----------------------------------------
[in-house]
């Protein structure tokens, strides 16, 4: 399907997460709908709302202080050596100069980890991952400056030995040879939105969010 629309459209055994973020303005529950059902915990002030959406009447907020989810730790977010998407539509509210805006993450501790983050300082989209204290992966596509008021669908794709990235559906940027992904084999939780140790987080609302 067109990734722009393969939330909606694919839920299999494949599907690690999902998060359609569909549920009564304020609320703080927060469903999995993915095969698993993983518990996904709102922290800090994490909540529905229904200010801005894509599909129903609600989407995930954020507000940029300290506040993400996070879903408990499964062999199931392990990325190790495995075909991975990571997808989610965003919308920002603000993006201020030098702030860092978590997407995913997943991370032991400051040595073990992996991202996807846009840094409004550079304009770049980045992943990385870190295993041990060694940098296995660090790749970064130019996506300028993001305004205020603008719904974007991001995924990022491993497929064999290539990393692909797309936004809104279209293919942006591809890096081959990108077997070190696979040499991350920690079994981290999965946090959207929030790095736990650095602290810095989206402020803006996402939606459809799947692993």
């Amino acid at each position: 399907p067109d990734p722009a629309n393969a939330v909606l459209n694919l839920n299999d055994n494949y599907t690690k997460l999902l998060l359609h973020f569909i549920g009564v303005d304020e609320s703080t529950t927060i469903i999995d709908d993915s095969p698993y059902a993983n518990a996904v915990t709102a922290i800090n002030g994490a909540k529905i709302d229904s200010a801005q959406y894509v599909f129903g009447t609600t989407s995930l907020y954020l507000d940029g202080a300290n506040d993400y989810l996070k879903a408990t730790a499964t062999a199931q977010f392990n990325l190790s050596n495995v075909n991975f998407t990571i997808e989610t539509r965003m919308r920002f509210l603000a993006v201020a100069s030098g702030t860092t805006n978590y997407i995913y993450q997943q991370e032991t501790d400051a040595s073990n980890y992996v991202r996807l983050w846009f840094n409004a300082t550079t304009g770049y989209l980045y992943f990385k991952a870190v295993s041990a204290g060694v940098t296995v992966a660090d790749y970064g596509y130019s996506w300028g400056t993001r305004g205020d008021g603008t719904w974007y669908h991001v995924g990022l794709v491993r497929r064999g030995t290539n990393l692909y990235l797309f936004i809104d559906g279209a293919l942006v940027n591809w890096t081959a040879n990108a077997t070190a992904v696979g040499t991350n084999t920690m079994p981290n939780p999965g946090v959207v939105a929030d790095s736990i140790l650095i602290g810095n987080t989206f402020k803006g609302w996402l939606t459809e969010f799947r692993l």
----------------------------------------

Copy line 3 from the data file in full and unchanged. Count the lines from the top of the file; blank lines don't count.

């Amino acid at each position: 399907p067109d990734p722009a629309n393969a939330v909606l459209n694919l839920n299999d055994n494949y599907t690690k997460l999902l998060l359609h973020f569909i549920g009564v303005d304020e609320s703080t529950t927060i469903i999995d709908d993915s095969p698993y059902a993983n518990a996904v915990t709102a922290i800090n002030g994490a909540k529905i709302d229904s200010a801005q959406y894509v599909f129903g009447t609600t989407s995930l907020y954020l507000d940029g202080a300290n506040d993400y989810l996070k879903a408990t730790a499964t062999a199931q977010f392990n990325l190790s050596n495995v075909n991975f998407t990571i997808e989610t539509r965003m919308r920002f509210l603000a993006v201020a100069s030098g702030t860092t805006n978590y997407i995913y993450q997943q991370e032991t501790d400051a040595s073990n980890y992996v991202r996807l983050w846009f840094n409004a300082t550079t304009g770049y989209l980045y992943f990385k991952a870190v295993s041990a204290g060694v940098t296995v992966a660090d790749y970064g596509y130019s996506w300028g400056t993001r305004g205020d008021g603008t719904w974007y669908h991001v995924g990022l794709v491993r497929r064999g030995t290539n990393l692909y990235l797309f936004i809104d559906g279209a293919l942006v940027n591809w890096t081959a040879n990108a077997t070190a992904v696979g040499t991350n084999t920690m079994p981290n939780p999965g946090v959207v939105a929030d790095s736990i140790l650095i602290g810095n987080t989206f402020k803006g609302w996402l939606t459809e969010f799947r692993l």